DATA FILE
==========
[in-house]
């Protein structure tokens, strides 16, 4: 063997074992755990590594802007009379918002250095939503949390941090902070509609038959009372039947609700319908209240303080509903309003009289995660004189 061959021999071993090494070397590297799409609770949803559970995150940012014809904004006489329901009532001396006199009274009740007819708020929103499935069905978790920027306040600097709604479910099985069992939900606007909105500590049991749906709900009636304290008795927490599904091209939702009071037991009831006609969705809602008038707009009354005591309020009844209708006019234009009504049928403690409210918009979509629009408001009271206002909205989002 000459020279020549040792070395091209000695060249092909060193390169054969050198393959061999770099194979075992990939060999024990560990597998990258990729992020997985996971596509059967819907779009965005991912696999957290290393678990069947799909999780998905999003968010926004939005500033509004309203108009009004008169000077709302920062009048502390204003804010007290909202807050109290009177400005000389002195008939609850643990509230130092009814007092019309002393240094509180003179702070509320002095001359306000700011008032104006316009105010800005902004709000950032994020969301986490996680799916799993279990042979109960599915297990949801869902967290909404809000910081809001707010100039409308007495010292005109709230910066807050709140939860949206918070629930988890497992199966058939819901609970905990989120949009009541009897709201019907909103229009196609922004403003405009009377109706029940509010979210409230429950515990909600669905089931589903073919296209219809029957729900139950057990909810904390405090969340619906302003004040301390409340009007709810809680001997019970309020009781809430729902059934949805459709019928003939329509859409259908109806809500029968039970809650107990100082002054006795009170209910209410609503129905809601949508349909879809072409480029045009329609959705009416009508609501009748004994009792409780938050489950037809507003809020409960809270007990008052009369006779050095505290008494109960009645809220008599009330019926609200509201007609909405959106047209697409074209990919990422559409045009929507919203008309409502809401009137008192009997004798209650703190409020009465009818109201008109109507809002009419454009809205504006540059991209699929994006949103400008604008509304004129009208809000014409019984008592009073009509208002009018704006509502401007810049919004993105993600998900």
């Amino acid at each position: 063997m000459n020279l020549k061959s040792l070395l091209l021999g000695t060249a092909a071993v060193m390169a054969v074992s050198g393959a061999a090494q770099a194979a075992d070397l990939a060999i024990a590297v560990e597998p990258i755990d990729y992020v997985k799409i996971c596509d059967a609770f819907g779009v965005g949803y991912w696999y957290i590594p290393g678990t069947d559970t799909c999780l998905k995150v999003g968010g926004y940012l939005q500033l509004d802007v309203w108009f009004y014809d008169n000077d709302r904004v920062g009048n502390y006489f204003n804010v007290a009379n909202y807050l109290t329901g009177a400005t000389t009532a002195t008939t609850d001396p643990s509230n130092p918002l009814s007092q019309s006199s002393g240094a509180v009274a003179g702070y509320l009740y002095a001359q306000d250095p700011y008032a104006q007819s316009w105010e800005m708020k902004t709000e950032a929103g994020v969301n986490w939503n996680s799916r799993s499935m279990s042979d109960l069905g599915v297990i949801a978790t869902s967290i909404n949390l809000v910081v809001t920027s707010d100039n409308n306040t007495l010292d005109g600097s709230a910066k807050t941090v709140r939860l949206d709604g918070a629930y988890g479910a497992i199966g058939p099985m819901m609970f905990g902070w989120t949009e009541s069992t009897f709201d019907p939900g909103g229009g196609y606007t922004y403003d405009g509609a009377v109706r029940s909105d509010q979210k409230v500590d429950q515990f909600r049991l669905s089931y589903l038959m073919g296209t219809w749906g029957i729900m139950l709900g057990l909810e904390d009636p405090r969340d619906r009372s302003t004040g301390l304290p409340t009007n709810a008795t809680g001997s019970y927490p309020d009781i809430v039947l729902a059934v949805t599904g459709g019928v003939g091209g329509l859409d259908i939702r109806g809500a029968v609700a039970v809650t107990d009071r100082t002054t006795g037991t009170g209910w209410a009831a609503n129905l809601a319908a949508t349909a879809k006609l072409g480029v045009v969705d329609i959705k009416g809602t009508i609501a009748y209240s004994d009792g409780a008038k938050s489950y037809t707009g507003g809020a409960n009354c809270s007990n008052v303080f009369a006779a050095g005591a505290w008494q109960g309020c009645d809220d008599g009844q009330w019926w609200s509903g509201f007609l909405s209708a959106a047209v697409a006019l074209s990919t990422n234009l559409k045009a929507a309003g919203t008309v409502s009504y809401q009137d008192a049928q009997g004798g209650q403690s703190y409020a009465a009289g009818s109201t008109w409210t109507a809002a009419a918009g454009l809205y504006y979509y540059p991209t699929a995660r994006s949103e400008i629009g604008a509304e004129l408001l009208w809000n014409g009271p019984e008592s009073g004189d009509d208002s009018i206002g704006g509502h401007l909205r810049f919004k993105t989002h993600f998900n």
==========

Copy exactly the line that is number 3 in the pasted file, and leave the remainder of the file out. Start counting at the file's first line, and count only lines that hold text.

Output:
């Amino acid at each position: 063997m000459n020279l020549k061959s040792l070395l091209l021999g000695t060249a092909a071993v060193m390169a054969v074992s050198g393959a061999a090494q770099a194979a075992d070397l990939a060999i024990a590297v560990e597998p990258i755990d990729y992020v997985k799409i996971c596509d059967a609770f819907g779009v965005g949803y991912w696999y957290i590594p290393g678990t069947d559970t799909c999780l998905k995150v999003g968010g926004y940012l939005q500033l509004d802007v309203w108009f009004y014809d008169n000077d709302r904004v920062g009048n502390y006489f204003n804010v007290a009379n909202y807050l109290t329901g009177a400005t000389t009532a002195t008939t609850d001396p643990s509230n130092p918002l009814s007092q019309s006199s002393g240094a509180v009274a003179g702070y509320l009740y002095a001359q306000d250095p700011y008032a104006q007819s316009w105010e800005m708020k902004t709000e950032a929103g994020v969301n986490w939503n996680s799916r799993s499935m279990s042979d109960l069905g599915v297990i949801a978790t869902s967290i909404n949390l809000v910081v809001t920027s707010d100039n409308n306040t007495l010292d005109g600097s709230a910066k807050t941090v709140r939860l949206d709604g918070a629930y988890g479910a497992i199966g058939p099985m819901m609970f905990g902070w989120t949009e009541s069992t009897f709201d019907p939900g909103g229009g196609y606007t922004y403003d405009g509609a009377v109706r029940s909105d509010q979210k409230v500590d429950q515990f909600r049991l669905s089931y589903l038959m073919g296209t219809w749906g029957i729900m139950l709900g057990l909810e904390d009636p405090r969340d619906r009372s302003t004040g301390l304290p409340t009007n709810a008795t809680g001997s019970y927490p309020d009781i809430v039947l729902a059934v949805t599904g459709g019928v003939g091209g329509l859409d259908i939702r109806g809500a029968v609700a039970v809650t107990d009071r100082t002054t006795g037991t009170g209910w209410a009831a609503n129905l809601a319908a949508t349909a879809k006609l072409g480029v045009v969705d329609i959705k009416g809602t009508i609501a009748y209240s004994d009792g409780a008038k938050s489950y037809t707009g507003g809020a409960n009354c809270s007990n008052v303080f009369a006779a050095g005591a505290w008494q109960g309020c009645d809220d008599g009844q009330w019926w609200s509903g509201f007609l909405s209708a959106a047209v697409a006019l074209s990919t990422n234009l559409k045009a929507a309003g919203t008309v409502s009504y809401q009137d008192a049928q009997g004798g209650q403690s703190y409020a009465a009289g009818s109201t008109w409210t109507a809002a009419a918009g454009l809205y504006y979509y540059p991209t699929a995660r994006s949103e400008i629009g604008a509304e004129l408001l009208w809000n014409g009271p019984e008592s009073g004189d009509d208002s009018i206002g704006g509502h401007l909205r810049f919004k993105t989002h993600f998900n």